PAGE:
FTC Settlement with Trampoline Marketer Shows Risk in Using Fake Review Sites

The Federal Trade Commission has agreed to settle its charges against two brothers who used fake review sites that displayed positive reviews of their trampoline products. The settlements are a clear warning that the FTC considers review sites to be advertising and will hold marketers responsible for their content.  

The FTC charged two brothers, Son “Sonny” Le and Bao “Bobby” Le with creating fake review websites for their Infinity Trampolines and Olympus Pro Trampolines. The brothers then linked the trampoline product pages to the fake review sites.  Further, when leaving positive reviews of their products on legitimate third party platforms, the brothers omitted disclosure of the material connection existent between themselves as reviewers and advertisers. The FTC alleged that the advertising methods utilized constituted deceptive conduct.

Each of the websites used to sell the trampolines featured the “Trampoline Safety of America” logo. Additionally, the Infinity Trampoline website featured the “Bureau of Trampoline Review” and “Top Trampoline Review” logos. Some of the logos also appeared with the claim “Trampoline of the Year.” Each of these three organizations claimed, on their own websites, to arm consumers with unbiased evaluations of different trampolines, focusing on safety and performance. All three websites unreservedly recommended Infinity and Olympus Pro trampolines.

The FTC discovered, however, that Respondent Son Le owned all three of these websites, and both Son Le and Bao Le regulated the content disseminated on the sites. In fact, these “fake” review websites were allegedly implemented by the Respondents to advertise and legitimize their products. The FTC alleged that, in representing these organizations as unbiased, independent entities, the Respondents deceived consumers. The FTC also found that the Respondents had commented on a YouTube clip that the Infinity was “the best trampoline that I’ve ever owned,” and an apparent blog “Trampoline Mom” featured a comment relating to the Respondent’s trampolines. The Respondents consistently failed to disclose their material connection with the advertiser.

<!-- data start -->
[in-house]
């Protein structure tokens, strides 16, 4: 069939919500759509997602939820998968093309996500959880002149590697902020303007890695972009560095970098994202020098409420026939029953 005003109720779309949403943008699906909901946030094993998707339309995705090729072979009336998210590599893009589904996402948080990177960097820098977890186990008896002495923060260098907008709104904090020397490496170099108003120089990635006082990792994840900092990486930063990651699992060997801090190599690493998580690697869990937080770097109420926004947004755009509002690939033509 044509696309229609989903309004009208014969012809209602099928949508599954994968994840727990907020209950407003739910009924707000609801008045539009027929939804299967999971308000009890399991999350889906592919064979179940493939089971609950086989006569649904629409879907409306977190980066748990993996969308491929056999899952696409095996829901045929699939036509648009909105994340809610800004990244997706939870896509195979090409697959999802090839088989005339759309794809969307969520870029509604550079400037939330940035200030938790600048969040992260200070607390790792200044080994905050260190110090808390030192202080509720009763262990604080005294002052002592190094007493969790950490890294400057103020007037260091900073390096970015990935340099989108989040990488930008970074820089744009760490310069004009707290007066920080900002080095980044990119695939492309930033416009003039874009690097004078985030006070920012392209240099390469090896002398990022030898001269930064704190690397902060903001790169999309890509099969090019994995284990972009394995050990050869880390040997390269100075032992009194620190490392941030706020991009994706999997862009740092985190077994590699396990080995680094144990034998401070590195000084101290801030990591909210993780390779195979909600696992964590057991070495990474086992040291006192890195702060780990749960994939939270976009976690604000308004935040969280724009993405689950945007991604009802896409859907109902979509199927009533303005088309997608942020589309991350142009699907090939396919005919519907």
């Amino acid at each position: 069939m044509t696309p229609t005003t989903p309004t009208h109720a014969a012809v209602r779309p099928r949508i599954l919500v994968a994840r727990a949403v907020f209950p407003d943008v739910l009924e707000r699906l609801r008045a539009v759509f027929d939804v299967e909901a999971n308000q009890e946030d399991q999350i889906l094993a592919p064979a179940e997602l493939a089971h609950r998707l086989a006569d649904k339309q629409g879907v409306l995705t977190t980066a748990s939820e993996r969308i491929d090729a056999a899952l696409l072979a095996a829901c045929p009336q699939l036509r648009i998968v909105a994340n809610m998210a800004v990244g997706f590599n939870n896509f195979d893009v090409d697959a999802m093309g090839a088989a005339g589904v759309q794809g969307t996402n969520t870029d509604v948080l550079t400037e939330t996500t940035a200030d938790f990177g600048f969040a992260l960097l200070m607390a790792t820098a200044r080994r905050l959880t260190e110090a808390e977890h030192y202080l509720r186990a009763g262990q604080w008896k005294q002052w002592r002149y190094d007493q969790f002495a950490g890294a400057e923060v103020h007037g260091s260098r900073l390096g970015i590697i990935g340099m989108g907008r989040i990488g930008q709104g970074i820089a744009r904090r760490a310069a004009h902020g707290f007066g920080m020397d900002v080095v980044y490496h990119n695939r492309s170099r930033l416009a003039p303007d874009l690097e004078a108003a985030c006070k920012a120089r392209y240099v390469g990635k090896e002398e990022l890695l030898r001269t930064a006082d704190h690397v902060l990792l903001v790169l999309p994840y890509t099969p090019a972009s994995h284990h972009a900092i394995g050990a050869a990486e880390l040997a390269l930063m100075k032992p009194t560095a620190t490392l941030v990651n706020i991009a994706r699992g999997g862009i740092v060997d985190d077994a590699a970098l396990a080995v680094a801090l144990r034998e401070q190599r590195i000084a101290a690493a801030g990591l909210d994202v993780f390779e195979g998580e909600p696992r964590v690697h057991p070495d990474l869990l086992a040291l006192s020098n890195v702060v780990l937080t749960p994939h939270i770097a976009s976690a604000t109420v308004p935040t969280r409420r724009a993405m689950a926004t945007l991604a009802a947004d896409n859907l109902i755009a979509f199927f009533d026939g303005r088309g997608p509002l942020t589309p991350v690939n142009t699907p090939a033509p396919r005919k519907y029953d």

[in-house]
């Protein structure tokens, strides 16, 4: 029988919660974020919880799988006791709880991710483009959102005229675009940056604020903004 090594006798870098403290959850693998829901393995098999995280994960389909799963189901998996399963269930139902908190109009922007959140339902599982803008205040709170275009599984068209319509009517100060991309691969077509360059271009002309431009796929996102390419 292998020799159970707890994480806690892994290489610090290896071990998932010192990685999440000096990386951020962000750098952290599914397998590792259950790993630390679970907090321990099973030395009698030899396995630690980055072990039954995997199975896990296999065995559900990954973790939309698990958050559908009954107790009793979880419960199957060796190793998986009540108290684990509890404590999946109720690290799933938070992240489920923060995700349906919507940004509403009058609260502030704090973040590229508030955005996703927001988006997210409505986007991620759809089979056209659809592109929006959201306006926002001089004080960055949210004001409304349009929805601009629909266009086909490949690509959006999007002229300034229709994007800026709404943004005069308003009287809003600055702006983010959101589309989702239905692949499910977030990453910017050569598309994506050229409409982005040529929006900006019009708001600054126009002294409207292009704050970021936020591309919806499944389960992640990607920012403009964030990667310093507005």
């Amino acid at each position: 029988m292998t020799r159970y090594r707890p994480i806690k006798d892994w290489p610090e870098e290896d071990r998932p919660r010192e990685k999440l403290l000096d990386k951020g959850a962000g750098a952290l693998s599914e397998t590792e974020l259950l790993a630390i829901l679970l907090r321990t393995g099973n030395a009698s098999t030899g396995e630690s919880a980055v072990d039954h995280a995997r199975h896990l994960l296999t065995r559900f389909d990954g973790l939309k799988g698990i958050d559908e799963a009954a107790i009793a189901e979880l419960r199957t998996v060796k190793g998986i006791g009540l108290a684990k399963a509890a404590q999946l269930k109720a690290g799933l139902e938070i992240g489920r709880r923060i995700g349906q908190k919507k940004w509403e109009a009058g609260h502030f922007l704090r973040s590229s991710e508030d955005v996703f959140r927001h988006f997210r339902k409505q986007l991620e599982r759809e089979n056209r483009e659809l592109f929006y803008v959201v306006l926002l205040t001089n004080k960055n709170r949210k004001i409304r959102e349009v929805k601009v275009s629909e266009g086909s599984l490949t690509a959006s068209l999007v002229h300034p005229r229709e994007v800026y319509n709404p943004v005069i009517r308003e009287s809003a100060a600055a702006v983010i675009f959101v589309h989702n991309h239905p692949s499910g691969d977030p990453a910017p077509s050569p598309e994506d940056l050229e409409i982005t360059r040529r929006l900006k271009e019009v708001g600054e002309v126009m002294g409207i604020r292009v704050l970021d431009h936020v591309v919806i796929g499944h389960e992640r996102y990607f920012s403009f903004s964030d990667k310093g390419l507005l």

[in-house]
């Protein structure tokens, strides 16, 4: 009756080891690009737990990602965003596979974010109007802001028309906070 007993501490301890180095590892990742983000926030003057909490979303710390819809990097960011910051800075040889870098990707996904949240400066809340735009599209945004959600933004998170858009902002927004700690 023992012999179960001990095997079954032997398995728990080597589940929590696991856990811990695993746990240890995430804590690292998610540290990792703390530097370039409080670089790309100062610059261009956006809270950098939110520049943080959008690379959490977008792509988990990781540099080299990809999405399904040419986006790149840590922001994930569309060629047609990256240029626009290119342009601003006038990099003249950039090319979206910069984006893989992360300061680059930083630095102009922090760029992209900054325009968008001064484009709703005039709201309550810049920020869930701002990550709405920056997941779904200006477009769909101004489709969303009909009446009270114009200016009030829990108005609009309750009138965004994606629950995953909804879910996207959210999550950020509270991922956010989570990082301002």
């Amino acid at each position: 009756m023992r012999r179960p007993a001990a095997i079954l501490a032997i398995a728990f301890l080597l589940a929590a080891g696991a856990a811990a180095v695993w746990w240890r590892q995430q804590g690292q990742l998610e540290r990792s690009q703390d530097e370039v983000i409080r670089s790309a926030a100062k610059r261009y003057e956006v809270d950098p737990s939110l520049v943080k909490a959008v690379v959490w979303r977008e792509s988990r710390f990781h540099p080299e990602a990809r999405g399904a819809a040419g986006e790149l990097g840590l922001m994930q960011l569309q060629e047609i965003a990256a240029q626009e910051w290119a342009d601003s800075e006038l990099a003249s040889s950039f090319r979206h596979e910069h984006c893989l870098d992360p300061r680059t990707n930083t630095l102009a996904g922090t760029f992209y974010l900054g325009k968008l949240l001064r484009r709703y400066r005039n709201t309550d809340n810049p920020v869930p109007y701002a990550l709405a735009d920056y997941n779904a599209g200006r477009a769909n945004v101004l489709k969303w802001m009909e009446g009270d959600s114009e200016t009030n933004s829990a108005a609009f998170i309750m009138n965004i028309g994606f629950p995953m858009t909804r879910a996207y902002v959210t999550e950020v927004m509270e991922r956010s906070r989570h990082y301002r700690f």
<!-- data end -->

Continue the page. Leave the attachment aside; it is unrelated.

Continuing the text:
In discovering that the Respondents were responsible for the content displayed on the review websites and the comments left on third party sites, the FTC filed a complaint against the brothers. The complaint alleged that the Respondents had made false claims on both the review websites and the websites through which they sell their products that featured the logos of these fake organizations. Further, the FTC claimed that the Respondents violated Section 5(a) of the Federal Trade Commission Act by failing to disclose the material connection they had with the Infinity and Olympus Pro trampolines.

On May 31, 2017, the FTC released a proposed consent order. The consent order stipulates that the Respondents will be prohibited from misrepresenting reviews and making deceptive claims regarding tests, studies, and research. Further, the proposed settlement requires the Respondents to clearly and conspicuously disclose any unexpected material connection between a consumer, reviewer, or endorser, and any Respondent or other entity connected to the product. The proposed consent order is available for public comment until June 30, 2017.

Takeaway: Advertisers should be aware of their obligations in advertising their products online. Creating fake review sites, displaying misleading seals, and reviewing their own products on third party sites without disclosing the existent material connections with the advertiser could attract the attention of the FTC, and may result in a complaint being filed against the advertiser.

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